Judge’s running club helps Skid Row’s homeless rebuild their lives
He is a 62-year-old superior court judge. They are former addicts and felons. Some of them have completed prison sentences; others have lived under bridges.
All of them, however, are part of one team: the Skid Row Running Club in Los Angeles.
Twice a week, before the sun comes up, Judge Craig Mitchell runs the mile from his office at the county courthouse to The Midnight Mission, a social services organization centered in Downtown’s Skid Row — the notorious area where the city’s largest homeless population resides.
“It’s not an overstatement to say that on any given morning I personally look at hundreds of people within eight blocks. On either side of every sidewalk there are people in tents,” Mitchell said. “It’s a dangerous place. I’ve been physically assaulted on Skid Row. People approach me asking if I want to buy drugs.”
At the mission, he meets a group of 30 to 40 people, and together they run through East L.A.
The group includes runners from all walks of life and all levels of athleticism. Some members are homeless or in recovery, and others are lawyers, social workers, students or off-duty LAPD officers.
Mitchell developed the program in 2012 after a man he’d once sentenced to prison returned to thank him.
“He was paroled to The Midnight Mission and decided to come back and say, ‘Thank you, Judge Mitchell, for treating me like a human being.’ The president of the mission at the time asked me if there was something that I could do to contribute to the mission’s program, and I thought of starting a running club. That was the inception,” Mitchell said.
Between 300 and 500 people have since run with the group, now an official nonprofit. Every year, Mitchell takes his most dedicated Skid Row runners on a free trip to participate in an international marathon.
“I come back to the courthouse after any run and check off who was there. And so, I know exactly who has been faithful to the running program and who just comes periodically,” he said.
In recent years, Mitchell and club members have participated in marathons in Ghana, Rome, Vietnam and Jerusalem.
Mitchell says he’s seen participants turn their lives around, attending college, securing full-time employment and maintaining sobriety.
“Running is a mechanism for the participants to build relationships,” he said. “You can be a horrible runner and benefit the same as our fast runners, because at the end of the day you’re going to be surrounded by people who really care about you and want to spend time with you. Everybody is welcome. We affirm. We listen. We support.”
CNN’s Allie Torgan spoke with Mitchell about his work. Below is an edited version of their conversation.
CNN: Did you ever imagine taking on this role?
Judge Craig Mitchell: When I went down to The Midnight Mission that one afternoon with the parolee, I had absolutely no idea that my life would play out this way. I was just a volunteer coming to The Midnight Mission. I didn’t know what I was doing. I don’t think The Midnight Mission really knew what direction this would take. I crossed over the line from simply being his sentencing judge to being someone who’s trying to guide him into a decision-making process that might break the cycle.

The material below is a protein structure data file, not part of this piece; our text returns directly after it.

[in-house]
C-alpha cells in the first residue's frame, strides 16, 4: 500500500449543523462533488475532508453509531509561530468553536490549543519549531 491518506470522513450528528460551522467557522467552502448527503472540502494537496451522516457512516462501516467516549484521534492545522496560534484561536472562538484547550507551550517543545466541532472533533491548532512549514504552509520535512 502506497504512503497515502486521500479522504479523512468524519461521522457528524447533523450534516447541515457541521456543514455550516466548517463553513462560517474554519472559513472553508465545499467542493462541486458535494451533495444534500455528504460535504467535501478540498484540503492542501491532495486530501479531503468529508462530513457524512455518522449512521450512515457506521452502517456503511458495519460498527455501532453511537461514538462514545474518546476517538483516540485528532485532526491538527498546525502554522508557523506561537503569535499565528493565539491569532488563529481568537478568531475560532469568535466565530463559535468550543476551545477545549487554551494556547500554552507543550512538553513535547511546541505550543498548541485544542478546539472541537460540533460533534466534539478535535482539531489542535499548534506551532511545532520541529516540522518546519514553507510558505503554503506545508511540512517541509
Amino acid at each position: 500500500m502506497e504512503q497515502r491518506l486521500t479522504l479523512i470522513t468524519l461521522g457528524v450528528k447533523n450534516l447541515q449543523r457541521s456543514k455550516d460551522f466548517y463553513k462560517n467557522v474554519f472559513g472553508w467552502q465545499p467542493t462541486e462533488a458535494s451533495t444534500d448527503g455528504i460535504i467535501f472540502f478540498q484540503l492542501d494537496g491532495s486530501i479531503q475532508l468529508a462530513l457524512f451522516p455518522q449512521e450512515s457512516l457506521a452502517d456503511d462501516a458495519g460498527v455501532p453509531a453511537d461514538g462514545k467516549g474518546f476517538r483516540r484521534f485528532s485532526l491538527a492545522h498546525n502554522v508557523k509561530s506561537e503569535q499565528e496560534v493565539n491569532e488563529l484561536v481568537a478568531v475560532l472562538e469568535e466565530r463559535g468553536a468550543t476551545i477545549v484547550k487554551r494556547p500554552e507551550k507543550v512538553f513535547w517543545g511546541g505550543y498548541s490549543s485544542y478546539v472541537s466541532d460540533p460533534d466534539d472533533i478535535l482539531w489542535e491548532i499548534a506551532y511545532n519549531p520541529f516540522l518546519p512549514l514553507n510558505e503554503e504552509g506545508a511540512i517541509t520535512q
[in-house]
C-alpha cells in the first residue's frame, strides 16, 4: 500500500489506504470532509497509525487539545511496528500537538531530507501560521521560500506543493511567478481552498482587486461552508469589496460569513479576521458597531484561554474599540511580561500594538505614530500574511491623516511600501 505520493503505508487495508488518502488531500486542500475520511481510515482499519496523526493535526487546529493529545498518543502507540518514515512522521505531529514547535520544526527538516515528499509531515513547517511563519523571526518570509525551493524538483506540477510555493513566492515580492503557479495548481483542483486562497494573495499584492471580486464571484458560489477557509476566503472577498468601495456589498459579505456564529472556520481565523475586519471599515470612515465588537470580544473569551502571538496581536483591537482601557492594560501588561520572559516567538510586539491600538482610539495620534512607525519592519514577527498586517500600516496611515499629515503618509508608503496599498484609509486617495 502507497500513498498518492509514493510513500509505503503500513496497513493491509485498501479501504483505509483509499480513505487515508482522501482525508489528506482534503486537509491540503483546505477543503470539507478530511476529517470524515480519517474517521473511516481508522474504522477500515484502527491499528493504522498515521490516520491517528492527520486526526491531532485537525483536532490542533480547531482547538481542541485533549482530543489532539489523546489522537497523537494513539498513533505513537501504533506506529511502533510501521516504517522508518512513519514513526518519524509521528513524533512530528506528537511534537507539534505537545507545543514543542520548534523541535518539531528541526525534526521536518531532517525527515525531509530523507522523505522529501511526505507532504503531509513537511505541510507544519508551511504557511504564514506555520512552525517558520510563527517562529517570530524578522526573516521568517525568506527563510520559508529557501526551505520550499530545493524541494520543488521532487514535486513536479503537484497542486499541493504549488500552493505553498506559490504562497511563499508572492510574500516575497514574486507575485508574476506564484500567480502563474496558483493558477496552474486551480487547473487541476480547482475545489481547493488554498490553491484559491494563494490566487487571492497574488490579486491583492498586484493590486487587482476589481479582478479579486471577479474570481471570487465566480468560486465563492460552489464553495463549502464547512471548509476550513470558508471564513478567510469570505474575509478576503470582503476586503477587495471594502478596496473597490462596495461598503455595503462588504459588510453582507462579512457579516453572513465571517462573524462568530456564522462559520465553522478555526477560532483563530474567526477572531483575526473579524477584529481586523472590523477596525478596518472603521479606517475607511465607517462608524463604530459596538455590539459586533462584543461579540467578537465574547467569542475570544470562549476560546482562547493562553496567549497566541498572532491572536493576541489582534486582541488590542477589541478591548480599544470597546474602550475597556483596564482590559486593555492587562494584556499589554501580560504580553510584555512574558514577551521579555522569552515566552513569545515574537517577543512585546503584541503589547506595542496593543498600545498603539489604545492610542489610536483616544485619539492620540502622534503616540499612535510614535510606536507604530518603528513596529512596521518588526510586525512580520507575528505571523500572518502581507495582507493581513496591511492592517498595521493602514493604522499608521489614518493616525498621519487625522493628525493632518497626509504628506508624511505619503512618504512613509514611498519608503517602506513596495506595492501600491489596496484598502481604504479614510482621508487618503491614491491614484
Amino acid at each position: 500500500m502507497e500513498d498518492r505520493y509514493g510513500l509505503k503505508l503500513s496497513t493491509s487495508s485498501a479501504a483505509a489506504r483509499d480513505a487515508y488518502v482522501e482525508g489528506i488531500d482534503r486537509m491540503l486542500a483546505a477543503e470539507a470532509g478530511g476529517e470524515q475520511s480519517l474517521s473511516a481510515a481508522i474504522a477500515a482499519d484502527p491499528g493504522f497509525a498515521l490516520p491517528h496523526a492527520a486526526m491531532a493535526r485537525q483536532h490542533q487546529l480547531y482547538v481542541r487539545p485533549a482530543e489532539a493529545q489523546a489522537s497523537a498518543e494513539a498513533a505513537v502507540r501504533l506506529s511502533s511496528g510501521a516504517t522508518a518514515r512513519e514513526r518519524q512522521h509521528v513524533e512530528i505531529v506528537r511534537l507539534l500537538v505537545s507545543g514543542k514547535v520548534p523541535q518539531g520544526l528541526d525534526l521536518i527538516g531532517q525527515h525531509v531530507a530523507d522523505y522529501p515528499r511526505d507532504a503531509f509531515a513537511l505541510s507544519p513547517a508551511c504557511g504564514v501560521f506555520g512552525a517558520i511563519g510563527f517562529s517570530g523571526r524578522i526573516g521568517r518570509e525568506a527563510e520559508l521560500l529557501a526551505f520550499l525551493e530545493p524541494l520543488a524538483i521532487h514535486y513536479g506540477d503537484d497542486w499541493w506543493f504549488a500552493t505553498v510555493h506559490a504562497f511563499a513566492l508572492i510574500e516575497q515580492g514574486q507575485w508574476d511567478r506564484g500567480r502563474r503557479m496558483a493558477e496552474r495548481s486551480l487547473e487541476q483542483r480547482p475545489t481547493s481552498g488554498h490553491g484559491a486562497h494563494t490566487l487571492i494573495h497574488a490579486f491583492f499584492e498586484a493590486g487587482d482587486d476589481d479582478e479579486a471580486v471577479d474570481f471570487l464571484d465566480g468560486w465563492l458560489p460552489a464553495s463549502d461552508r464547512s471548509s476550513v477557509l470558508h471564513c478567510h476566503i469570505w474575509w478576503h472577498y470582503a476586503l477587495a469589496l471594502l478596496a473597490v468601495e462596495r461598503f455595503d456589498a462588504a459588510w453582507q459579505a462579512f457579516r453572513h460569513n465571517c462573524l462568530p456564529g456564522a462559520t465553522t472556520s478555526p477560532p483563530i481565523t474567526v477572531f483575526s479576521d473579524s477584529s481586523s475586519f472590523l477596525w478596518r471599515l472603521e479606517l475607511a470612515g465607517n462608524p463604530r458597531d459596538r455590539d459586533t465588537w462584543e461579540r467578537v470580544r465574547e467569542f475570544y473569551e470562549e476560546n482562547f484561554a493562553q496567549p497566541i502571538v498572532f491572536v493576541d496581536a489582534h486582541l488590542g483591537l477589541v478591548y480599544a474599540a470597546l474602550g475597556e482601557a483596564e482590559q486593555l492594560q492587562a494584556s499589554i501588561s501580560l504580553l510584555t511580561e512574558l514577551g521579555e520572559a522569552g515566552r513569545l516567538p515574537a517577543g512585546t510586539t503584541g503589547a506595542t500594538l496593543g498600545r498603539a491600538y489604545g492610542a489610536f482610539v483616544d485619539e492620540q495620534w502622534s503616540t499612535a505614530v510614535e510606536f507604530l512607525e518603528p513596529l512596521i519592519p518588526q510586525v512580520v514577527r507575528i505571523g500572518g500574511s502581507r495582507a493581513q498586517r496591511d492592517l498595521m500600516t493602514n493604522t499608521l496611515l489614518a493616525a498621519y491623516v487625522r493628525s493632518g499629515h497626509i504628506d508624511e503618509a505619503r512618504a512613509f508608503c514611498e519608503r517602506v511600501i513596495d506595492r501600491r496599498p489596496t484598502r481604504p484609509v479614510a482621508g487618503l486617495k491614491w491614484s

I really understood that if I could run with people who are trying to rebuild their lives, deal with addiction issues, deal with homelessness, that would facilitate some very meaningful conversations and build relationships between myself and the people I was running with. One of our runners said, “Judge, your life has taken this direction because almost on a lark one day, you decided to say ‘yes’ to this person.”
This “yes” has turned into one of the defining aspects of my life. When those things happen, and you don’t plan it, it’s nothing short of glorious. I couldn’t be happier.
CNN: How did you change your own running schedule to make it work?
Mitchell: Interestingly enough, my free time was in the afternoon after court. But I learned very quickly that for a lot of the people who are in recovery at the mission, that is when they attend their A.A. (Alcoholics Anonymous) meetings. So, I was never going to get anybody out there on the pavement if I ran in the afternoon.
So, the suggestion by the runners were, “Let’s try it in the mornings. Show up at 5:30, we’re available. Nobody is asking us to go to any meetings at 5:30.” So, I did. And we run now three days a week. We do our long runs largely in Pasadena on the weekends. I find the runners really enjoy getting out of Skid Row, being able to sit down in the park after a long run and share a meal together.
CNN: How has your professional path helped prepare you for this role?
Mitchell: I was a high school teacher for 17 years. I buried a fair number of my students who were the victims of gang violence. So, I saw the real toll that criminal conduct, gang activity, took on people that I really cared about.
I went to law school at night, and my commitment to practice in the criminal law area was largely driven by my experience teaching in the inner-city of Los Angeles. And so, it was a natural draw to me to work as a prosecutor, to try and hold the people who were inflicting that type of pain and loss within our community to answer for it.
I ended up putting my papers in to be a judge because I saw judges in the best of circumstances could make a tremendous difference. But I would not trade the 17 years I spent teaching high school for anything. It certainly made me a better prosecutor and has made me a far better judge.
Want to get involved? Check out the Skid Row Running Club website and see how to help.
To donate to Skid Row Running Club via CrowdRise, click here.